Jesus interacts with four very different people and, regardless of their position in society or their previous actions, Jesus responds to all four in the same way. The tax collector, the synagogue leader, the unclean woman, the young girl… All four receive mercy from Jesus. He doesn’t turn them away because they are unclean or outcast. He doesn’t turn them away because of their wealth or because of other people’s disbelief. He reaches out in mercy to each of them, offering them forgiveness and new life.
Let’s extend this story. Let’s say that after raising the girl from the dead Jesus continued on his journey and he came across you. What reasons would Jesus have to ignore you? Maybe you’re like the tax collector, and you have done things that you know are not right. Maybe you have lied or stolen or cheated someone. You think that Jesus has no use for a person like you, that Jesus would keep on walking without even glancing your way.
Or maybe you’re like the synagogue leader. Maybe you are responsible for ignoring the needs of those around you. You see your church as a place for those who are acceptable and clean and worthy. You keep out the very people that most need the church and what it has to offer, and that because you have failed to offer help to others, that Jesus will not help you.
Or maybe you are like the hemorrhaging woman. Maybe because of circumstances beyond your control you are suffering. Your support systems have fallen through, and no one seems to be willing to help you. You feel as if you have become an outcast, forgotten by the people who should love you and protect you the most. And you wonder why Jesus would be any different. If your friends and family don’t seem to care, why should Jesus? And you’ve resigned yourself to a life of suffering and separation.
Or maybe you are like the young girl. Not dead, but in a situation that seems hopeless and as if there is nothing anyone can do to help you. People are gathered to mourn your loss, but when someone mentions that there is still hope, they all laugh it off. There seems to be no way out. So you think that even Jesus could not help you. Your situation is too bleak, there is no hope. Why would Jesus even think of helping?
I’m sure that each of the people in today’s Gospel had those thoughts running through their head. They knew that Jesus had every reason to ignore them, to keep on walking, to leave them alone in their situations. But Jesus didn’t. He stopped his journey and reached out to them. Despite every reason he had to keep going, to ignore their needs and pleas for help. He stopped and reached out in mercy.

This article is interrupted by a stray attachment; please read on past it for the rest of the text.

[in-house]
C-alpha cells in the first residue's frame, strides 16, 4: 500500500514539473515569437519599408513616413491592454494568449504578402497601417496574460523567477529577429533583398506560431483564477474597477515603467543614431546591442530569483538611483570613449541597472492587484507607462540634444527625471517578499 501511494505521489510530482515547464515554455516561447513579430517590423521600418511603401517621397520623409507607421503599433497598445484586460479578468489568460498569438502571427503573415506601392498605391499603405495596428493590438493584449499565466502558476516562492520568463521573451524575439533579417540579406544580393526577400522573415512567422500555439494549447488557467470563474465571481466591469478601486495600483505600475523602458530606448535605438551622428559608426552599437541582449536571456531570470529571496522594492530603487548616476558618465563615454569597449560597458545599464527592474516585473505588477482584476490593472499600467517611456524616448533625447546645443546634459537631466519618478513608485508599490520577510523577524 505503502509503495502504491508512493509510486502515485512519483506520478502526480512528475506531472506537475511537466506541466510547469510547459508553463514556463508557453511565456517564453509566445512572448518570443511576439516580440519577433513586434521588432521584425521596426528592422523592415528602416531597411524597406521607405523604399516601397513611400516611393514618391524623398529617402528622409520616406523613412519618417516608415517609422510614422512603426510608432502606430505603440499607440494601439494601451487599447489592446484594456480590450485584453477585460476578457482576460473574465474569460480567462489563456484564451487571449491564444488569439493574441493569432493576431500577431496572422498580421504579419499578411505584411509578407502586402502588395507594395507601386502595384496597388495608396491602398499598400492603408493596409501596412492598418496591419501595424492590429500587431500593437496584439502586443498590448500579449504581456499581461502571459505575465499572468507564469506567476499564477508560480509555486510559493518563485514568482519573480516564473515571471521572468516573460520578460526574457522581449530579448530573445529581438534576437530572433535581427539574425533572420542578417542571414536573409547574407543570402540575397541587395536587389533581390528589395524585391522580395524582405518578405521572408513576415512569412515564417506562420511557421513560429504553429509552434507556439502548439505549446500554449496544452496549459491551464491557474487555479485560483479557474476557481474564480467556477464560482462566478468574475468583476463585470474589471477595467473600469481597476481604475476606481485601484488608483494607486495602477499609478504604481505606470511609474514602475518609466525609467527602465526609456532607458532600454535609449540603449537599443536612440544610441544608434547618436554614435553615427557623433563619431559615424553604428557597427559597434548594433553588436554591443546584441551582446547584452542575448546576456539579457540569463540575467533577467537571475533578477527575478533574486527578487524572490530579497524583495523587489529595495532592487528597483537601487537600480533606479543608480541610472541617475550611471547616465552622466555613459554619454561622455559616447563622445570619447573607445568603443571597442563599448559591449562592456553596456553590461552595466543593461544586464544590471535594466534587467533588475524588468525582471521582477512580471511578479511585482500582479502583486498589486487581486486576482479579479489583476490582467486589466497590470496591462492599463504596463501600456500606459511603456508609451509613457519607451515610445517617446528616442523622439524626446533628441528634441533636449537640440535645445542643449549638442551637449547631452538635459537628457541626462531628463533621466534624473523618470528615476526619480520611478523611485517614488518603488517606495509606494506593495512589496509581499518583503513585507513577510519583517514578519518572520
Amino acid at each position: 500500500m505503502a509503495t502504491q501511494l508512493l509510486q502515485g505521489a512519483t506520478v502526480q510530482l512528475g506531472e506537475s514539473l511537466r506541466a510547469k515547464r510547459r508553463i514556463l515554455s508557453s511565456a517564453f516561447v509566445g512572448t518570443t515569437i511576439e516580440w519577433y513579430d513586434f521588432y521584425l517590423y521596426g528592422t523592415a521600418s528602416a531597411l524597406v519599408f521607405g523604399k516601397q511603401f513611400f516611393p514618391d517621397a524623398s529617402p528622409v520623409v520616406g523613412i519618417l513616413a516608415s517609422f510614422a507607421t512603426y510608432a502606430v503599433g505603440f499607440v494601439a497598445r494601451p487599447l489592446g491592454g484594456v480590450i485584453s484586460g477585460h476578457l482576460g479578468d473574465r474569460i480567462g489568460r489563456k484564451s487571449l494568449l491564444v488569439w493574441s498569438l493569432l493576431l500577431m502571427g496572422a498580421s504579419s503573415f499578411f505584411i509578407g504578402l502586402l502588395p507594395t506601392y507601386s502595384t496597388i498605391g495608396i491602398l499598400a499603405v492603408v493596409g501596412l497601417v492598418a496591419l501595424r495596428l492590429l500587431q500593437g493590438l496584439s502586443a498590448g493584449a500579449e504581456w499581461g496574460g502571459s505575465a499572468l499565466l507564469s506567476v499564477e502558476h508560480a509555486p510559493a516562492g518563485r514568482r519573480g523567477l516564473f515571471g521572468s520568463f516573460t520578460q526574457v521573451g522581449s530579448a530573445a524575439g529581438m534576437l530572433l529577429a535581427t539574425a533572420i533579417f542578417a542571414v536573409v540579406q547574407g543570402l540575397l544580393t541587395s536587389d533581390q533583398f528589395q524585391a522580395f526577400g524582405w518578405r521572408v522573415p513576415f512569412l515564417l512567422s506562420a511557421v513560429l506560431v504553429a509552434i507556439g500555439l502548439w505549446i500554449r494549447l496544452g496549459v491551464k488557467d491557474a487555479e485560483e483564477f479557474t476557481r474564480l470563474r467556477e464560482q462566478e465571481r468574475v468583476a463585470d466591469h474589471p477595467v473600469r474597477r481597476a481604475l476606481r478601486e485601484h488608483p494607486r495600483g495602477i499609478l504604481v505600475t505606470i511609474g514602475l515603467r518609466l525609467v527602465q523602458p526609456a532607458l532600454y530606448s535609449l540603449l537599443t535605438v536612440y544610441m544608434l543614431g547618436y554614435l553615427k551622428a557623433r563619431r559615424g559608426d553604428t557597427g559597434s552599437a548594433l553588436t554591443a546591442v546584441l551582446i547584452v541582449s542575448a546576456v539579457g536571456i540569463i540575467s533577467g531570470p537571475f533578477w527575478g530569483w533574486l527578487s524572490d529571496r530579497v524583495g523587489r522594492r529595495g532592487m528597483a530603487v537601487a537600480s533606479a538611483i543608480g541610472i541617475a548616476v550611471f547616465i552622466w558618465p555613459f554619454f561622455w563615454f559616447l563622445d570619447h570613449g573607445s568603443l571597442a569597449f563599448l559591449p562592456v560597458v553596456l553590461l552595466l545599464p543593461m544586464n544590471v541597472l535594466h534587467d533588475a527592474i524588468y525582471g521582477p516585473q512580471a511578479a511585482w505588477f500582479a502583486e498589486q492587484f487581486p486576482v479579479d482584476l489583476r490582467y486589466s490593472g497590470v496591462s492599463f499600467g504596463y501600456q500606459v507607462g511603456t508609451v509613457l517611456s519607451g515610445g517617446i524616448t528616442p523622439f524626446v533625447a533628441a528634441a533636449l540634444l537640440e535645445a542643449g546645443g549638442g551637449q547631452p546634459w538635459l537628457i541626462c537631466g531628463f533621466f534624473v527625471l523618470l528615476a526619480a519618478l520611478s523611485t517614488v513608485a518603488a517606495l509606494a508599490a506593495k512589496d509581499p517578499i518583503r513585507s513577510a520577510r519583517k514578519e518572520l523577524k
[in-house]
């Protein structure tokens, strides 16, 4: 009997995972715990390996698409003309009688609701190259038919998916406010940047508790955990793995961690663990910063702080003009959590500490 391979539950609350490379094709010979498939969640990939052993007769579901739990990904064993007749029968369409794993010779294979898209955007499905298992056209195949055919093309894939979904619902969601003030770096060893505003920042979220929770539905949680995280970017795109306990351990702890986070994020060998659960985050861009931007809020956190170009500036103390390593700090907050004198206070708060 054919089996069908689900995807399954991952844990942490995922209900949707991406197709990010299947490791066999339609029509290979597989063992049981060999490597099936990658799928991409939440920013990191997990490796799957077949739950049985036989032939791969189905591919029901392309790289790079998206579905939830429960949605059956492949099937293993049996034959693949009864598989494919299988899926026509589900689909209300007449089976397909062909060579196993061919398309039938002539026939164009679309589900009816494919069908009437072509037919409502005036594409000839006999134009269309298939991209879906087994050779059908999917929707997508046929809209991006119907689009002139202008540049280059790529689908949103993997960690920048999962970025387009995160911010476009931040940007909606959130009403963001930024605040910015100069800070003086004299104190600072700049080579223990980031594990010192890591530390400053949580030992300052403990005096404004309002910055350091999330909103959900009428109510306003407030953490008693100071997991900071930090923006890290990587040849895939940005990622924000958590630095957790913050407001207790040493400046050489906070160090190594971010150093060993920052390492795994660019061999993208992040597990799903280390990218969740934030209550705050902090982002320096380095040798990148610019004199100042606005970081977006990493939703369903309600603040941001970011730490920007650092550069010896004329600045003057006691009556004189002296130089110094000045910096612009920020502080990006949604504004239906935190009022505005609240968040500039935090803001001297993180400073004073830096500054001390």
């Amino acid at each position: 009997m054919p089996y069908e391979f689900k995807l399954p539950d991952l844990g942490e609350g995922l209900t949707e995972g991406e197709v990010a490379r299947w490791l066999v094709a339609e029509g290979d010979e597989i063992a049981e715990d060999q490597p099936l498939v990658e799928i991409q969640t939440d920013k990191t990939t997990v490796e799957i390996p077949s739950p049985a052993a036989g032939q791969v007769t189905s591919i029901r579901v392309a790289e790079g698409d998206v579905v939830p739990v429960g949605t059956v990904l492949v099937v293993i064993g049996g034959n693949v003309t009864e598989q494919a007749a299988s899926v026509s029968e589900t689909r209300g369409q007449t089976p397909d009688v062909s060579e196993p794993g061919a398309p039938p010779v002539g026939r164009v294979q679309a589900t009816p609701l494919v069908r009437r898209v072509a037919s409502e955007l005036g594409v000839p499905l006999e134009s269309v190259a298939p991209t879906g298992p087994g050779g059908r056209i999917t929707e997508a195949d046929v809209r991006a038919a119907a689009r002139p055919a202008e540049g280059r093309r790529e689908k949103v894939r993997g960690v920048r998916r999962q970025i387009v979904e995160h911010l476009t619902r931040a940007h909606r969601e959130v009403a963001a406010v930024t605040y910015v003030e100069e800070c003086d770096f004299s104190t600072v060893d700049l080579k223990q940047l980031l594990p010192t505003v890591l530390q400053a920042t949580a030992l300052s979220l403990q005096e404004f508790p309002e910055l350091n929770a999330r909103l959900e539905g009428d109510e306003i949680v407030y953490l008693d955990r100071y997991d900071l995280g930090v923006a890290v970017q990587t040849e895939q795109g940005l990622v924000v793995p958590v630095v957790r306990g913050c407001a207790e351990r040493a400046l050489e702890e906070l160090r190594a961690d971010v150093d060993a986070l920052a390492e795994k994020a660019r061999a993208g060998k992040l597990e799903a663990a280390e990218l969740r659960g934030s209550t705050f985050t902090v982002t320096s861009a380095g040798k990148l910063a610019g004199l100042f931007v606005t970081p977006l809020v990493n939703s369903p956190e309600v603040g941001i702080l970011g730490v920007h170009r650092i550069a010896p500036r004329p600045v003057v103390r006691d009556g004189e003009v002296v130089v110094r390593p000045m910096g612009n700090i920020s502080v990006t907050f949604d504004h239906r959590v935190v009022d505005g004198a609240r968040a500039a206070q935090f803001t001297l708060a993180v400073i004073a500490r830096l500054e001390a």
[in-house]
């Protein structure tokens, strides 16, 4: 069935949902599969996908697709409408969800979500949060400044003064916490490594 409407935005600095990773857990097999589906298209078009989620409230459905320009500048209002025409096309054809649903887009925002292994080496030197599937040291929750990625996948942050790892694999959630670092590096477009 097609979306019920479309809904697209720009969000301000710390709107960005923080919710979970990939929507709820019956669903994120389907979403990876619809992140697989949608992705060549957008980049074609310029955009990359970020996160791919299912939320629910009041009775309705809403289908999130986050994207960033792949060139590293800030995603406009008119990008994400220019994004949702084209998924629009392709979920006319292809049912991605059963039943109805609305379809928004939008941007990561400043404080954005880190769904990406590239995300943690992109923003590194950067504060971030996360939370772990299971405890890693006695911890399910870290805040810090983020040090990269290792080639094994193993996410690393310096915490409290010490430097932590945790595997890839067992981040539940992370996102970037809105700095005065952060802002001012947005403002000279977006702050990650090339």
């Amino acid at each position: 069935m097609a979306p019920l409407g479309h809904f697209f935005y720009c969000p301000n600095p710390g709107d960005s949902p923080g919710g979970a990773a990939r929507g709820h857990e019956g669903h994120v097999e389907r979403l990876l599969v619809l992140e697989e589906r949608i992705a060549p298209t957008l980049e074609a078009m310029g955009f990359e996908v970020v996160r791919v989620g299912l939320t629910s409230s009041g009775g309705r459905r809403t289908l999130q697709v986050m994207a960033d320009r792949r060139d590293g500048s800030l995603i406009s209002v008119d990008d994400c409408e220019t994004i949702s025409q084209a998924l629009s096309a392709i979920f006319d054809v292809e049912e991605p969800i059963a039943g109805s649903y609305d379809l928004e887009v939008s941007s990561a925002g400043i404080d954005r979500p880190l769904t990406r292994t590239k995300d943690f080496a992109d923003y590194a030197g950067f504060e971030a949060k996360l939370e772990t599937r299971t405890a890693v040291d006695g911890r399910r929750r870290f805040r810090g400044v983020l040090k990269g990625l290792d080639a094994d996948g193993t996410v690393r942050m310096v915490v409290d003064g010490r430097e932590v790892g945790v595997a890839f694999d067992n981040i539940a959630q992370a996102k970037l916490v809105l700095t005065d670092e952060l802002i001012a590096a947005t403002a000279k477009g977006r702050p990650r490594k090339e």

This mercy that Jesus offers to these four people extends to us as well. Regardless of where we fit into this story, whether we are more like the tax collector or the synagogue leader, whether we identify with the unclean woman or the young girl, this mercy is offered to us. What this Gospel is saying to us is that it doesn’t matter where we fit in society. We could be a top dog or hanging out at the bottom of the barrel, but that doesn’t matter. Jesus’ mercy is extended and offered to us.
Jesus ultimately reached out in mercy on the cross. I mean, he had every reason to not give his life for such a sinful and unworthy group of people. But out of love and mercy, he chose to be crucified and die on the cross so that our sin and unworthiness could be washed away. He chose to reach out in love and mercy, even though it meant giving up his own life in the process. And because he did die, and then rose again to new life, we know that we, too, shall one day rise again. And in his extreme love and mercy he will gather us all together, and the barriers that separate us will be removed.
Other than Matthew, we’re not sure what happened to the characters in this story after they came across Jesus. We know that Matthew became a disciple and followed Jesus with the others, but even he is not mentioned much outside of this story. We can only imagine that after this interaction with the mercy of Jesus that their lives were changed and that it altered the way they lived. We can only hope that after being shown mercy that they were more willing to show mercy to others.
As Christians, that is our calling: to witness to the mercy and love that we have received from Christ through our daily interactions with others. We are called to respond to the mercy and love and kindness that Jesus has shown us, by showing mercy and love and kindness to others.
So remember that. Remember that Jesus has come to you, and regardless of whether or not you deserve it, he has reached out and shown you mercy and love. And in return you are called to spread that love and mercy around, even if you think the people around you don’t deserve it. Because you received and continue to receive that love and mercy even when it is undeserved.